April 25 - Day 4 - The value of AIS

We had a 0330 ship drill this morning. Here's the scene: It's a moonless night. We keep visual watch 24/7, and I'm on duty. Not much going on out there. Then the AIS alarm went off and I stared at the screen with the words "Collision Imminent" staring back at me. I have the Plotting Range parameter set for "24 nm Offshore," so figuring out what was going on had to be quick. The ship symbol on the screen was directly in front of us, then immediately changed to present off our starboard quarter; confusing to say the least. The ship itself was 886' length, 141' beam (!), draft 30'. It was coming directly at us at 12 knots, was less than 12 nm away, and the CPA (Closest Point of Approach) read 0.00 nm! I tried hailing on the VHF but got no answer. I put the masthead strobe light on and tried VHF again; same results. Meanwhile, we had diverted to starboard as well as we were able. Winds were 25 knots on our beam, which put us on a beat to windward, and seas were 10'. I tried another "Securite, Securite", Hello All Stations" call, and low and behold, received a reply from the ship bearing down on us. He said he could hardly see us in the conditions, and our AIS signal (we transmit as well as receive) was weak but coming in. When we got a bit closer, I could only make out his running lights, in spite of his behemoth size, intermittently in the swells. Whether he really knew we were around before my "Securite" call is a good question. I breathed a bit easier when we passed each other at about 2 miles distance. I've always maintained that having AIS aboard is cheap insurance. In this instance; it's proven that maxim again last night. We just recently upgraded to an AIS Transponder (in place of our old receiver only unit), and are quite happy we made the change. OK, deep breath now...Otherwise, the weather continues to be really good, and winds are mostly on the quarter. Last night we made our turn for the run into Bundaberg; it's now a 288 degree straight line from where we had gone north around Norfolk Island, and we have about 850 nm to go. All's well aboard.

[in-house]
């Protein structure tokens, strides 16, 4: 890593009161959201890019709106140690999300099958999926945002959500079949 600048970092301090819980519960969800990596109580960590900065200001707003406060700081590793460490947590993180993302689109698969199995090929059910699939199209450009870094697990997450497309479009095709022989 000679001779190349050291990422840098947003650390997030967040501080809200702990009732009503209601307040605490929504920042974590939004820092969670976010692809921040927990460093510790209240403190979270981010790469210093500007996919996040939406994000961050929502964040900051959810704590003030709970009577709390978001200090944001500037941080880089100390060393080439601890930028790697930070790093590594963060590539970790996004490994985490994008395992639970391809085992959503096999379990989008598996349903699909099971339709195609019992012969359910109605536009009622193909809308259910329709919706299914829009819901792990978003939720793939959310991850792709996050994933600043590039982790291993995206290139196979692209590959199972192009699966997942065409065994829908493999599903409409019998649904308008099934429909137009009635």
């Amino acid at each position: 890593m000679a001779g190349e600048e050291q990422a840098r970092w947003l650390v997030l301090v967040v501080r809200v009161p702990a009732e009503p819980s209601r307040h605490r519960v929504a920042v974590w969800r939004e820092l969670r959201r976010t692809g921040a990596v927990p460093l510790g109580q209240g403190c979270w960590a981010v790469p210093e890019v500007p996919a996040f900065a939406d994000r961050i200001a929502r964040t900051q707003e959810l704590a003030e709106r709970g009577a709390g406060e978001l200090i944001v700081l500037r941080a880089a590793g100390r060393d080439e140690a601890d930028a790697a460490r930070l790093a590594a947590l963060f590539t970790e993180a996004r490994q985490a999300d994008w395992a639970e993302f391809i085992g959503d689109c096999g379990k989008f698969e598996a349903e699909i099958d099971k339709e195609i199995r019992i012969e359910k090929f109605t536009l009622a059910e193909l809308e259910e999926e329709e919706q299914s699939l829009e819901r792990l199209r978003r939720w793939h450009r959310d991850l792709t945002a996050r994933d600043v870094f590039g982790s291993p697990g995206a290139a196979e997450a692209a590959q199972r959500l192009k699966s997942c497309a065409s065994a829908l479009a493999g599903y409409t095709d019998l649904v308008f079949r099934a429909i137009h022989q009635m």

Date: 4/25/12
Time UTC: 0000
Lat/Long: S28deg14min/E167deg24min
Course: 288 T
Speed: 6 kn
Wind: E, 18 kn
Seas: E, 8'
Cloud cover: 100%
Barometer: 1008
Sails: 2nd reef main; 90% genoa
Day 4 miles: 143
Avg speed: 6.0 kn

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